Welcome back, Wall Street
After a long holiday weekend, investors return to face a busy week: housing, inflation, consumer confidence, GDP and labor market reports are all on tap.
NEW YORK (CNNMoney.com) -- Suntanned and barbecued investors returning after the long Memorial Day weekend have about a day to reorient themselves before the next big onslaught of market-moving news. By Wednesday, they better be ready.
Tuesday brings a consumer confidence report, but the news flow really accelerates Wednesday, with the release of the minutes from the last Federal Reserve policy meeting. While the minutes are unlikely to offer any big surprises, they will give stock market participants a better sense of what Fed officials were considering in early May.
Although bets about what Fed officials might do by the end of the year have preoccupied investors of late. Stock market participants are hoping that the Federal Reserve will end up cutting interest rates by the end of the year, rather than raising them or holding steady.
Economic news that has challenged such bets has weighed on stocks recently, such as last week, when a strong reading on new home sales sparked worries that the economy was not slowing enough to warrant a rate cut later this year.
A much weaker reading on new home sales released Friday showed that the housing market woes are far from over. However, the conflicting reports and the subsequent stock market gyrations demonstrated investor sensitivity to perceptions about the Fed.
"We're getting back to the 'good news is bad news' scenario," said Donald Selkin, director of research at Joseph Stevens. "People want news right now that the economy is strong, but not too strong, so the Fed can maybe cut."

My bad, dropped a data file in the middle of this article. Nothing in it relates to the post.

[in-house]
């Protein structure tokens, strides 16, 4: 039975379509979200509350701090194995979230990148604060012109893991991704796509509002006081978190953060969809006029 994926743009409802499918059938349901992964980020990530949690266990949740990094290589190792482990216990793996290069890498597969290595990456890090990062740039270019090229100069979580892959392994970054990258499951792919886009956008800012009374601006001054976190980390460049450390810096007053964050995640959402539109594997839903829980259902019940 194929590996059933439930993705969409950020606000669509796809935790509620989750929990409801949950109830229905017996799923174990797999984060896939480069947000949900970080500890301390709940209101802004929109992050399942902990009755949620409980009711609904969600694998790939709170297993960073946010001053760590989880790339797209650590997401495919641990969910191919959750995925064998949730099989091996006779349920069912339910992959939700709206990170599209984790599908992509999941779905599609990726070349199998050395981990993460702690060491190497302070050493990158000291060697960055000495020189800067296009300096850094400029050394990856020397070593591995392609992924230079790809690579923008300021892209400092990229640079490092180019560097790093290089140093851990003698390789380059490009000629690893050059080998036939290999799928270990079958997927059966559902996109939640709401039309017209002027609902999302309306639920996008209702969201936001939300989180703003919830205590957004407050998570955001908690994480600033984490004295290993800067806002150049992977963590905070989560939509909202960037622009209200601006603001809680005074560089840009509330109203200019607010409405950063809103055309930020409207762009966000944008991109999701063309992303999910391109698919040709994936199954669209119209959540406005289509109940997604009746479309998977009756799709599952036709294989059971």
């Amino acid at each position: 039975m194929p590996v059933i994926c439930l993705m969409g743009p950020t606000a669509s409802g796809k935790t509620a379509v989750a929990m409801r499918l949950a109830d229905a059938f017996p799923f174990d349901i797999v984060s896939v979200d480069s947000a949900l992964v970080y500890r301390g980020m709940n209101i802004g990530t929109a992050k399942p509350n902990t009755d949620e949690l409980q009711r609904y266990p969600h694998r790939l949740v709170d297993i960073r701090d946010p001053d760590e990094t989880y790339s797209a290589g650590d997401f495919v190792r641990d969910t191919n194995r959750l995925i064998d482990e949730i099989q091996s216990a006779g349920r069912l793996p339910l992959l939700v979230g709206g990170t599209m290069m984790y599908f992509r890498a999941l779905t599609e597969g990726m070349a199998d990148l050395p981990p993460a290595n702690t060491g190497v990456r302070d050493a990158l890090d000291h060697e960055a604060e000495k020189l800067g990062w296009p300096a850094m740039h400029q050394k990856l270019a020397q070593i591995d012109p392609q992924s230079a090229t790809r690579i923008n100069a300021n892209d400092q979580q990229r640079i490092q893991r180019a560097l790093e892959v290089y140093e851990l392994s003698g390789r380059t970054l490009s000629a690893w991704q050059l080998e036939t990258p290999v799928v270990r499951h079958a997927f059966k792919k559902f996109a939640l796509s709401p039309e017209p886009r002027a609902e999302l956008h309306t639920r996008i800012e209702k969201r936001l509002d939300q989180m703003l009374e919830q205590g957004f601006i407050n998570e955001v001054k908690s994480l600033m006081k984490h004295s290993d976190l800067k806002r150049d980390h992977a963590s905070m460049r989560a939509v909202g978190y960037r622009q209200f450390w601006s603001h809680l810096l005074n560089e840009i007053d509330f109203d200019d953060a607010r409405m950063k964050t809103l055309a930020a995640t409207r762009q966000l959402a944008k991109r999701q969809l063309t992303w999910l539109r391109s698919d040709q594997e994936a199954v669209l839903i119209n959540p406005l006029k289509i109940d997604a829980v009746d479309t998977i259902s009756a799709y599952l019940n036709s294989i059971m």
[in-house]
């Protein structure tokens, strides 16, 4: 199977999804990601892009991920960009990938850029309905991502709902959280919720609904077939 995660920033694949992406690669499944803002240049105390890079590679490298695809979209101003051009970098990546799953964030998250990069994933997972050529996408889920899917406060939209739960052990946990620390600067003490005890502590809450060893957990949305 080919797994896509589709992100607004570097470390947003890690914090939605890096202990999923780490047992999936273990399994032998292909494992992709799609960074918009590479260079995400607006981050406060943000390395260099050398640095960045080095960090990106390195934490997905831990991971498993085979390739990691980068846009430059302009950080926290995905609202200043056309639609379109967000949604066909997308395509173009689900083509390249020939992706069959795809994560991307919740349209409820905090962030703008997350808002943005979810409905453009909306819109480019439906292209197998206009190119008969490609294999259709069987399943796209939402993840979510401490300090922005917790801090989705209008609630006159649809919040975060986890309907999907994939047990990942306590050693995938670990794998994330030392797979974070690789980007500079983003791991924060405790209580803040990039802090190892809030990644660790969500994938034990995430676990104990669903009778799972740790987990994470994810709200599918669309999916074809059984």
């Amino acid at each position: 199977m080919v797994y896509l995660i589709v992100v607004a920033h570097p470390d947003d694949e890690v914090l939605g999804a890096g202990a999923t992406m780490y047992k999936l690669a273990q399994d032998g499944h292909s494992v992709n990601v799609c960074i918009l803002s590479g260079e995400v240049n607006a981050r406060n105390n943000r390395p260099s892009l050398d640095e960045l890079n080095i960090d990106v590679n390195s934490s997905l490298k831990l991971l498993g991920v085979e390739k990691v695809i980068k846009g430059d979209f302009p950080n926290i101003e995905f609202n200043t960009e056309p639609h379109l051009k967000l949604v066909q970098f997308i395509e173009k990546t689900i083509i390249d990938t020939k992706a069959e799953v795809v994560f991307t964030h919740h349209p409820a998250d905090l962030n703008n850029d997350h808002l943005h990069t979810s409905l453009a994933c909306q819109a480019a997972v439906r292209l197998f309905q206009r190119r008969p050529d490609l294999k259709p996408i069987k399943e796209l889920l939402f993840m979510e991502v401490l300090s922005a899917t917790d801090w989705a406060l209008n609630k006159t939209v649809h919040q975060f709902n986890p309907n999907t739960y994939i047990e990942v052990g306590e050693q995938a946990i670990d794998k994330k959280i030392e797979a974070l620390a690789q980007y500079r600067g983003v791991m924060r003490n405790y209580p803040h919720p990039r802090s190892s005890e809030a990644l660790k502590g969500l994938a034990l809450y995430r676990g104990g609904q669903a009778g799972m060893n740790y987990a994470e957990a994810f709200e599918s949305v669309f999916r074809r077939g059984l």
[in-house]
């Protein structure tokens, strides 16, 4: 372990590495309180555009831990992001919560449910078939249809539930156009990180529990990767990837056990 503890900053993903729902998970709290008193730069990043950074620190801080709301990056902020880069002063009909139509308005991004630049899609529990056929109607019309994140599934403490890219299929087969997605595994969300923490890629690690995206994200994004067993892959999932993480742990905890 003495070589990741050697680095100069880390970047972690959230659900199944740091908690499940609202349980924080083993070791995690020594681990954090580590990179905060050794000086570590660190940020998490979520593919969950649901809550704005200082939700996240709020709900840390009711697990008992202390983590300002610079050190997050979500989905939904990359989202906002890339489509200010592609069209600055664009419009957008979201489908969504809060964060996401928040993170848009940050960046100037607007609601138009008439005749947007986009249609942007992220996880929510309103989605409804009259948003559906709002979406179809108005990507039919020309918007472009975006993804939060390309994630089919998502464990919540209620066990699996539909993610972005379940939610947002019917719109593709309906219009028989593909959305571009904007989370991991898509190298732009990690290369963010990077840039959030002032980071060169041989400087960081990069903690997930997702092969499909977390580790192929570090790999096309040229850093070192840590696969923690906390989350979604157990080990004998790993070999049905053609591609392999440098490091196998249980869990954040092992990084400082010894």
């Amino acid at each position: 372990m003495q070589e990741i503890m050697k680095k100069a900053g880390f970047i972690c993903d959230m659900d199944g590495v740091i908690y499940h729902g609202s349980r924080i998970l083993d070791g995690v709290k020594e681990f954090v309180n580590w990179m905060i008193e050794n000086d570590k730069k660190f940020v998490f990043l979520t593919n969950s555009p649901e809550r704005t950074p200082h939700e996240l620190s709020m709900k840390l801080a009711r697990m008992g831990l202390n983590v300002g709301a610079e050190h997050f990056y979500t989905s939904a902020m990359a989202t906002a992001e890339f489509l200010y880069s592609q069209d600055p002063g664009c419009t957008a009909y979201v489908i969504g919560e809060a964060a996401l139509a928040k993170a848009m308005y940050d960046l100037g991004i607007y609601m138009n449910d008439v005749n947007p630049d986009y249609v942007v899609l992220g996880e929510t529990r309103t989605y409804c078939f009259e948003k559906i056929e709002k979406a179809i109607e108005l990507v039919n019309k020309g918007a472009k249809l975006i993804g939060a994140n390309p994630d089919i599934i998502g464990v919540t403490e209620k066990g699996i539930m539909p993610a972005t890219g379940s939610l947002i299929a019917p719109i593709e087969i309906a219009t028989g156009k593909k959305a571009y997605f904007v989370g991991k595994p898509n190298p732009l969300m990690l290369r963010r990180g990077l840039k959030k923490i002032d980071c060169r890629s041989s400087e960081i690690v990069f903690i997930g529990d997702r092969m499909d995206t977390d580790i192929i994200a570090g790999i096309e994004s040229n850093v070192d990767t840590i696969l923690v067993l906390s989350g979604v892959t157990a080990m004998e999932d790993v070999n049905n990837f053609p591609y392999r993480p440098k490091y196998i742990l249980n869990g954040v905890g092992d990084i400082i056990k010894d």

After raising a key short-term interest rate 17 times in a row between 2004 and 2006, the central bank has held rates steady at 5.25 percent since last August. Investors are hoping that the Fed will start lowering rates, as lower rates speed up the flow of money through the economy, eventually boosting corporate profits and stock prices.
Since selling off in late February, stocks have recovered, with the Dow Jones industrial average (Charts) rising for seven weeks straight, as part of a broader advance.
But the rally stalled a little last week, with the Dow and S&P sliding and the Nasdaq ending essentially flat due to mixed economic news and some cautious comments from ex-Fed chief Alan Greenspan about the Chinese stock market.
Whether the rally recharges in the week ahead will depend on the economic news, with Dell (Charts, Fortune 500) the only company of note due to release quarterly earnings results. The tech behemoth is expected to report earnings of 26 cents per share Thursday evening, versus 33 cents a year earlier.
"The week is chock full of important and meaningful reports," said Stephen Stanley, chief economist at RBS Greenwich Capital.
Reports are due on gross domestic product growth, manufacturing, housing, construction, inflation, consumer confidence and the labor market. (see chart for details).
The ISM manufacturing index will likely be a bit weaker than the strong reading from April, Greenwich's Stanley said, but should nonetheless continue to show recovery in the sector. The housing market is represented by construction spending and pending home sales.
Friday is the biggest day of the week. It brings the May jobs report and the April personal income and spending report, which includes the Core PCE, the Fed's favorite inflation indicator.
"We'll be watching the payroll numbers, with employment a little soft last month," Stanley said. As for the PCE, "the inflation number was good in April, so we'll be looking to see if the trend continues."
In general, anything that keeps the hope alive that the Fed might cut rates later this year will be seen as a positive by stock investors, said John Wilson, chief technical strategist at Morgan Keegan.